Today: February 22, 2024

Cell 211

In the wake of the superb prison film A Prophet, Daniel Monzón’s intense prison rebellion Cell 211 in comparison comes more as brash, violent drama rather than the heady odyssey of Jacques Audiard’s 2009 film.

In the wake of the superb
prison film A Prophet, Daniel Monzón’s intense prison rebellion Cell 211 in
comparison comes more as brash, violent drama rather than the heady odyssey of Jacques
Audiard’s 2009 film.
That’s not to take anything away from what is in its
own way a brilliant film that poses many questions about what goes on behind
the tall walls of the penal system.

With regards to the story, when new prison guard Juan finds
himself stuck in the middle of a violent prison riot he is forced to hide the
fact he is a guard and convince the inmates that he is one of them. The tense
struggle between maintaining an authenticity as a fellow prisoner and the
suspicions of the other inmates, keeps Cell 211 on the edge of
unpredictability. As Juan cleverly reads situations within the embattled prison
and takes sometimes drastic measures to ensure his safety, the relationship
between himself and the ruthless riot leader Malamadre, a ‘lifer’, begins to
grow. But will Juan be discovered? And will he betray Malamadre once the riot
is over?

There’s plenty of machismo spirit in which to indulge in
Cell 211 and with Luis Tosar in
utterly convincing form as the menacing Malamadre, there’s an exponentially
growing force of tension that makes this film so engrossing. The inclusion,
however, of two parallel stories of the warden and his security team, who watch
on as the riot escalates, and that of Juan’s wife, Elena, who while out
shopping finds out about the riot and fears for her husband’s safety. At times,
these stories only act as interjections of the more interesting prison scenes
and add to the overlong running length of the film. The use of flashbacks
though as ‘memories’ of Juan and Elena’s love for each other is a much more
moving and affecting style than strictly having these scenes acted out in real

The real appeal of Cell 211 is the dynamic of the
relationship between Juan and Malamadre, and the evolving emotions that Monzón
is able to evoke through a subtle style of direction. This is an interesting
contrast to some of the more violent scenes that feel very visceral, yet at the
same time are as equally powerful as the more quiet moments. Set for an English
language remake, make sure you catch Cell 211 before the depressing reality for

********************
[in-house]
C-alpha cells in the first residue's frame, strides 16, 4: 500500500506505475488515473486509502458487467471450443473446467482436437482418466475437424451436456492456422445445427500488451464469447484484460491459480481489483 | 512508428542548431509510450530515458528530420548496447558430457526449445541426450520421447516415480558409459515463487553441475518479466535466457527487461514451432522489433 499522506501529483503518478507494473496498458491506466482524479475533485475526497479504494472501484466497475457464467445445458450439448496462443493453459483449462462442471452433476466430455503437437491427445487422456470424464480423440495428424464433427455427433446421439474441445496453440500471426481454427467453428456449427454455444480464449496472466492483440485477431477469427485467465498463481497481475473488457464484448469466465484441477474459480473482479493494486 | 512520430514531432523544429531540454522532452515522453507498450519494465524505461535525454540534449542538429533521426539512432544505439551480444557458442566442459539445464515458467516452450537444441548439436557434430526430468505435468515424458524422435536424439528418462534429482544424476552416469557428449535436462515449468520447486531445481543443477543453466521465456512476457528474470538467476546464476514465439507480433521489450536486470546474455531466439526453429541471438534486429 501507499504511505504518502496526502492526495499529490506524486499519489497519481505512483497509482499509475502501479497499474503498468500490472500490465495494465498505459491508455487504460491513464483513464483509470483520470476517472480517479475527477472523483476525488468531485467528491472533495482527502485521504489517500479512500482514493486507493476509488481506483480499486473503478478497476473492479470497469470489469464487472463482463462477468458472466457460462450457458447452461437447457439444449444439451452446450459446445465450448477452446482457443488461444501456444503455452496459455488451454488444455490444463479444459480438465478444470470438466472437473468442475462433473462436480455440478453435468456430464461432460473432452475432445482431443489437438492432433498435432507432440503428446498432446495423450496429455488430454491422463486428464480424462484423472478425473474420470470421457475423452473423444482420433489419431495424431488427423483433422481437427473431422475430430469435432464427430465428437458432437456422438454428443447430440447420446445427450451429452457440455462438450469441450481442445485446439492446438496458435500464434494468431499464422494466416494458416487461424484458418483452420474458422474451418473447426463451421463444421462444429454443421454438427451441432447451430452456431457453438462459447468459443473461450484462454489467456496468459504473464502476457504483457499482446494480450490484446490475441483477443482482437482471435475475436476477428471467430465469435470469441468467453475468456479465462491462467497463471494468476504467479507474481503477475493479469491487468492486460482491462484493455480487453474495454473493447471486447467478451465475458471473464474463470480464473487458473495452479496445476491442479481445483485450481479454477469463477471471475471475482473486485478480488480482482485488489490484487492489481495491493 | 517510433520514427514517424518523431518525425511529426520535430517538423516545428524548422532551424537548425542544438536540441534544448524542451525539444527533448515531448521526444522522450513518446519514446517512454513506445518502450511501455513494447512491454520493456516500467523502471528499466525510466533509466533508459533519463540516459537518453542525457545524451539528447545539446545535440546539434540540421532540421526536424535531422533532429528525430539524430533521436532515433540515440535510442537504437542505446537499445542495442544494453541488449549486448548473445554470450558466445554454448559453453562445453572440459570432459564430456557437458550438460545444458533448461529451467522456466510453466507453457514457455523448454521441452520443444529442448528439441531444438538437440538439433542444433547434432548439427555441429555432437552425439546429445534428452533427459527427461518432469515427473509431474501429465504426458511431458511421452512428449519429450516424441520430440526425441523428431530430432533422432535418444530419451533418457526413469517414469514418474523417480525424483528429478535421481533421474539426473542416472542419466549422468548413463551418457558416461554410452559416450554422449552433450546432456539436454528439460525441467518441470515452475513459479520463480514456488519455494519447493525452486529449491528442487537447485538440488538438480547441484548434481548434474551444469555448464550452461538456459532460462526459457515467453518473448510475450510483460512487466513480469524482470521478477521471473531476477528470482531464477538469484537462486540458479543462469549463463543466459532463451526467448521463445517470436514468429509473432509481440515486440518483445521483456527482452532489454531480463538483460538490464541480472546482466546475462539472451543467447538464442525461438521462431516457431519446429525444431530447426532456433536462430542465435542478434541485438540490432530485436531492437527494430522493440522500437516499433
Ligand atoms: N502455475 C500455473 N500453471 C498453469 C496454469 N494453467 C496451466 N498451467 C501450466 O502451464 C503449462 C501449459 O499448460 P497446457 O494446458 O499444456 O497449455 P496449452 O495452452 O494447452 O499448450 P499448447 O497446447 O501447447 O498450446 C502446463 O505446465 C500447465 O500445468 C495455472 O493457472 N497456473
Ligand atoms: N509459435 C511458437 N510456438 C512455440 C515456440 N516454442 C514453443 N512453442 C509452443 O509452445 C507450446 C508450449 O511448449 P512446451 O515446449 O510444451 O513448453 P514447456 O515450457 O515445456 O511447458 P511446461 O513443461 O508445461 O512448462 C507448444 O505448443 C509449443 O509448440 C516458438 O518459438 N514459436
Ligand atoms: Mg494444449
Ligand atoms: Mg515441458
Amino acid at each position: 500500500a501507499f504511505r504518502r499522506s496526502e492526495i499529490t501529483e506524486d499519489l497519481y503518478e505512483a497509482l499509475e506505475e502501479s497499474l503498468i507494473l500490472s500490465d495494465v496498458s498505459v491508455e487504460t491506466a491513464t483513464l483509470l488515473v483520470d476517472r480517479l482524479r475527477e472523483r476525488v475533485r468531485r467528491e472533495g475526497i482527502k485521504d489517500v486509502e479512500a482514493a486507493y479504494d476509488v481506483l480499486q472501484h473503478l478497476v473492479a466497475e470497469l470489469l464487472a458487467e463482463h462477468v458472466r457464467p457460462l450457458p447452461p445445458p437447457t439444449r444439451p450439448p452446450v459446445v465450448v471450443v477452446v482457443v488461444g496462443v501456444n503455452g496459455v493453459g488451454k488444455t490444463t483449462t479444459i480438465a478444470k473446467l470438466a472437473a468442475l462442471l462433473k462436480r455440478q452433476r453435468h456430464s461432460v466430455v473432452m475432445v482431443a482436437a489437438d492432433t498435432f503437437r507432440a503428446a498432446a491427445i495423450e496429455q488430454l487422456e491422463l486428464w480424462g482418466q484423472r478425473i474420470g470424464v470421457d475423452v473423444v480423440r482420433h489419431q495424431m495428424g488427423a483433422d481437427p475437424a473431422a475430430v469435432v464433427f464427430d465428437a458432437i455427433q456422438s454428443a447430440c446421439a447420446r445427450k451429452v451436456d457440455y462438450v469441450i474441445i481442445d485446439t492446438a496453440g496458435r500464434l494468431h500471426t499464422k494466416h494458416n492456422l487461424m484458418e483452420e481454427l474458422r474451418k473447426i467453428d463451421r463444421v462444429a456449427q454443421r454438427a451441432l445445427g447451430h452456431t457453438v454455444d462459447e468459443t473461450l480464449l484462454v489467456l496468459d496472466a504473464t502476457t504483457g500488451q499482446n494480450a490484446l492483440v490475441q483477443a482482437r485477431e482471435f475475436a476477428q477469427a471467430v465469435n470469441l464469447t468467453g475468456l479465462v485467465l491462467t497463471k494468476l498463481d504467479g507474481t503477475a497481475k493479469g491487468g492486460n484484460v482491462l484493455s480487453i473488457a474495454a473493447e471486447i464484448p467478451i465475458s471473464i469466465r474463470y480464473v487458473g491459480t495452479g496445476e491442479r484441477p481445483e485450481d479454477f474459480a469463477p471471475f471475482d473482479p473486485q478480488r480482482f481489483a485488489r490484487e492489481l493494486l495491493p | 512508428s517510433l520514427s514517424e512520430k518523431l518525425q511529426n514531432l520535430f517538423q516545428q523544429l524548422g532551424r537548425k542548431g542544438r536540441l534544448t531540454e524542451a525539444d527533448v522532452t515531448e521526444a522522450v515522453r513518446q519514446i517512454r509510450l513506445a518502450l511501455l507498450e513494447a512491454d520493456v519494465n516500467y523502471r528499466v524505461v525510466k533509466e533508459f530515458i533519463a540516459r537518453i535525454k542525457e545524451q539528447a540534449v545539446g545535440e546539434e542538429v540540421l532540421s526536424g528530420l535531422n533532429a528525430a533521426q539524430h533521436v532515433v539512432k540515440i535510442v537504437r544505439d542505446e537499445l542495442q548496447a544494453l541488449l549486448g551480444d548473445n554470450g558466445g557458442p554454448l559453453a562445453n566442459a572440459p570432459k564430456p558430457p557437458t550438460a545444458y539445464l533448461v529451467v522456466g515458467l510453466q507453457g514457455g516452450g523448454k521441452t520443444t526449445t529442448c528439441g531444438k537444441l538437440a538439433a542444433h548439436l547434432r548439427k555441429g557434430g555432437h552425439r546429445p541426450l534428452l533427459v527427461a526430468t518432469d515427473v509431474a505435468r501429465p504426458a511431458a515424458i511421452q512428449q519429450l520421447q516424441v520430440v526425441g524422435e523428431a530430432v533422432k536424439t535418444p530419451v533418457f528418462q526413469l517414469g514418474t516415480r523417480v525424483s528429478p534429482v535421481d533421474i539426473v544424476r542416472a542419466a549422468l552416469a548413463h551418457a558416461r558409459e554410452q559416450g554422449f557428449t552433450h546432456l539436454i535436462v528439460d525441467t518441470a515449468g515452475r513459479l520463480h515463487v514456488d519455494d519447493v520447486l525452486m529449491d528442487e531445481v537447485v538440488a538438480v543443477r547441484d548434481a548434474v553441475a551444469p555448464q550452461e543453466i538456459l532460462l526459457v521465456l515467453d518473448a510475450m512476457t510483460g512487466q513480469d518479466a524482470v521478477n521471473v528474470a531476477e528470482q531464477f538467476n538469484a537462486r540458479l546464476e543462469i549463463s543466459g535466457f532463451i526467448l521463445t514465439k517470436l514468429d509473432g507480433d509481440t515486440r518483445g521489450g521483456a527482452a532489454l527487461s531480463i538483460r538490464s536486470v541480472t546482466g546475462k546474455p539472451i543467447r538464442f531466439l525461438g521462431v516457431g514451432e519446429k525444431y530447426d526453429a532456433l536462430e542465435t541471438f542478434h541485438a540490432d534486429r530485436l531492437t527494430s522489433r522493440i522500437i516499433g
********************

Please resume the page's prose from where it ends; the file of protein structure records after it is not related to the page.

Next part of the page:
successful foreign language films, such as this, kicks in and the memory of the
original is buried beneath a heartless Hollywood remake

Check out the exclusive to Filmjuice clip for Cell 211 out on DVD January 9th 2012.

Alex Moss Editor

Alex Moss’ obsession with film began the moment he witnessed the Alien burst forth from John Hurt’s stomach. It was perhaps ill-advised to witness this aged 6 but much like the beast within Hurt, he became infected by a parasite called ‘Movies’. Rarely away from his computer or a big screen, as he muses on Cinematic Deities, Alex is “more machine now than man. His mind is twisted and evil”. Email:

Previous Story

The Hobbit: An Unexpected Journey

Next Story

Faces In The Crowd

Latest from Blog


Memory (2023)

Memory is an exquisite American drama in the tender embrace of Michel Franco’s cinematic prowess.

Billions Complete Series Unboxing

As Paul Giamatti remains a frontrunner in the race for this year’s Academy Award for Best Actor with his beautifully layered performance in The Holdovers, there’s no better time to catch up

Beverly Hills Cop Trilogy Unboxing

The heat is on. Eddie Murphy’s beloved street-smart Detroit cop Axel Foley is coming back to our screens in the highly-anticipated fourth entry in the Beverly Hills Cop series this summer, so

Footloose Steelbook Unboxing

One of the quintessential films of the 1980s, the endearingly cheesy Footloose has a ridiculous premise – a town that bans dancing – but it’s hard not to get swept up in

Slaughter in San Francisco

A gloriously trashy slice of kung fu film-making, Slaughter in San Francisco, AKA Yellow-Faced Tiger, was producer Raymond Chow’s attempt to capitalise on Hong Kong cinema’s sudden explosion of popularity in the West. Released in 1974,
Go toTop